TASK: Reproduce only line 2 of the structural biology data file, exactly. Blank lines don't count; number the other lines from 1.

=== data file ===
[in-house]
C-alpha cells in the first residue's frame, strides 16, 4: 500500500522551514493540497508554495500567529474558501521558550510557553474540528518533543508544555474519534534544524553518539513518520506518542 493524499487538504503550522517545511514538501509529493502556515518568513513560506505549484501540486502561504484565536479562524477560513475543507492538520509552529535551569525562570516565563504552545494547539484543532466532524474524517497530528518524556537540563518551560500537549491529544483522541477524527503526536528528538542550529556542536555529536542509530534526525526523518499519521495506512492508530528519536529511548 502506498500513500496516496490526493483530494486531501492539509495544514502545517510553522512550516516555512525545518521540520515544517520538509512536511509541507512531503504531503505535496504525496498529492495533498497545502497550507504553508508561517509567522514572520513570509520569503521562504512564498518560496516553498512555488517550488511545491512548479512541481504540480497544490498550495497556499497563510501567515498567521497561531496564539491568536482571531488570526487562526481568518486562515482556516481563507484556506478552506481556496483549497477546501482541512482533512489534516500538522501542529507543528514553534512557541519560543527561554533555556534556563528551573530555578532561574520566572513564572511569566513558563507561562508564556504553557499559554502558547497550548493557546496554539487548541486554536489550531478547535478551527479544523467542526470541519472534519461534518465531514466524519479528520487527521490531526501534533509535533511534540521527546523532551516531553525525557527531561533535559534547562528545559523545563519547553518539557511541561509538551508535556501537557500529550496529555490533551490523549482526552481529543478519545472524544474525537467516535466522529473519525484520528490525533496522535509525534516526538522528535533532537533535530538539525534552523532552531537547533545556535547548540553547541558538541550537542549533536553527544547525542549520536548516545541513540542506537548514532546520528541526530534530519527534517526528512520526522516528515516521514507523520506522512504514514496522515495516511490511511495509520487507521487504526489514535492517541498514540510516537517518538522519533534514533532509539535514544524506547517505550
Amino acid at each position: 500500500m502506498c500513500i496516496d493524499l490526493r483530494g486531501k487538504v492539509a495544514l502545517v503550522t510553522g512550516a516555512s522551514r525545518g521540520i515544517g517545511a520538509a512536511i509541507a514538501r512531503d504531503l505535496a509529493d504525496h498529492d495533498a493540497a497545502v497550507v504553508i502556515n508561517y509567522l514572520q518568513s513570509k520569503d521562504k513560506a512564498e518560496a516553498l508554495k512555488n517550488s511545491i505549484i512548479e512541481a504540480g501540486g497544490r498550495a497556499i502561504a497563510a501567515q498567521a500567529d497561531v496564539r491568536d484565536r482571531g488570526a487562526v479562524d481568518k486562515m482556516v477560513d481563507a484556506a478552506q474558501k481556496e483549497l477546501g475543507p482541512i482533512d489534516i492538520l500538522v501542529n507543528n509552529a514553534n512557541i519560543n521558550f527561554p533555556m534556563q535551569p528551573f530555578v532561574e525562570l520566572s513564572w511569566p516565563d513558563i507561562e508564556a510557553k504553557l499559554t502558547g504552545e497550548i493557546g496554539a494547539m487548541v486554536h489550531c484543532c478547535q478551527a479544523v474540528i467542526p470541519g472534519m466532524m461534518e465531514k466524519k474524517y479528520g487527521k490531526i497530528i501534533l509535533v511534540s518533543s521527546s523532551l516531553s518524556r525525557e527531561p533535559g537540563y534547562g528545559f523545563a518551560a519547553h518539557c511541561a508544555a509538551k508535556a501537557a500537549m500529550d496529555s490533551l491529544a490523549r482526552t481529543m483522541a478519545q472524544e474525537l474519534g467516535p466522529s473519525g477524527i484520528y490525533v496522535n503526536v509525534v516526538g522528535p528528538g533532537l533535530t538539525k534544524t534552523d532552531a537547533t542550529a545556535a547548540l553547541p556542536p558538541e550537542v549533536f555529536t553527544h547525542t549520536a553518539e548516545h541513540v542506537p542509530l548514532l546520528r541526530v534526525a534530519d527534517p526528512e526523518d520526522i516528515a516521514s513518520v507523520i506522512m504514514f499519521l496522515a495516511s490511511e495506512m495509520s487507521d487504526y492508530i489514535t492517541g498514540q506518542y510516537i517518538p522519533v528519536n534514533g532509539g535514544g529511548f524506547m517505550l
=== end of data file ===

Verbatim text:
C-alpha cells in the first residue's frame, strides 16, 4: 500500500522551514493540497508554495500567529474558501521558550510557553474540528518533543508544555474519534534544524553518539513518520506518542 493524499487538504503550522517545511514538501509529493502556515518568513513560506505549484501540486502561504484565536479562524477560513475543507492538520509552529535551569525562570516565563504552545494547539484543532466532524474524517497530528518524556537540563518551560500537549491529544483522541477524527503526536528528538542550529556542536555529536542509530534526525526523518499519521495506512492508530528519536529511548 502506498500513500496516496490526493483530494486531501492539509495544514502545517510553522512550516516555512525545518521540520515544517520538509512536511509541507512531503504531503505535496504525496498529492495533498497545502497550507504553508508561517509567522514572520513570509520569503521562504512564498518560496516553498512555488517550488511545491512548479512541481504540480497544490498550495497556499497563510501567515498567521497561531496564539491568536482571531488570526487562526481568518486562515482556516481563507484556506478552506481556496483549497477546501482541512482533512489534516500538522501542529507543528514553534512557541519560543527561554533555556534556563528551573530555578532561574520566572513564572511569566513558563507561562508564556504553557499559554502558547497550548493557546496554539487548541486554536489550531478547535478551527479544523467542526470541519472534519461534518465531514466524519479528520487527521490531526501534533509535533511534540521527546523532551516531553525525557527531561533535559534547562528545559523545563519547553518539557511541561509538551508535556501537557500529550496529555490533551490523549482526552481529543478519545472524544474525537467516535466522529473519525484520528490525533496522535509525534516526538522528535533532537533535530538539525534552523532552531537547533545556535547548540553547541558538541550537542549533536553527544547525542549520536548516545541513540542506537548514532546520528541526530534530519527534517526528512520526522516528515516521514507523520506522512504514514496522515495516511490511511495509520487507521487504526489514535492517541498514540510516537517518538522519533534514533532509539535514544524506547517505550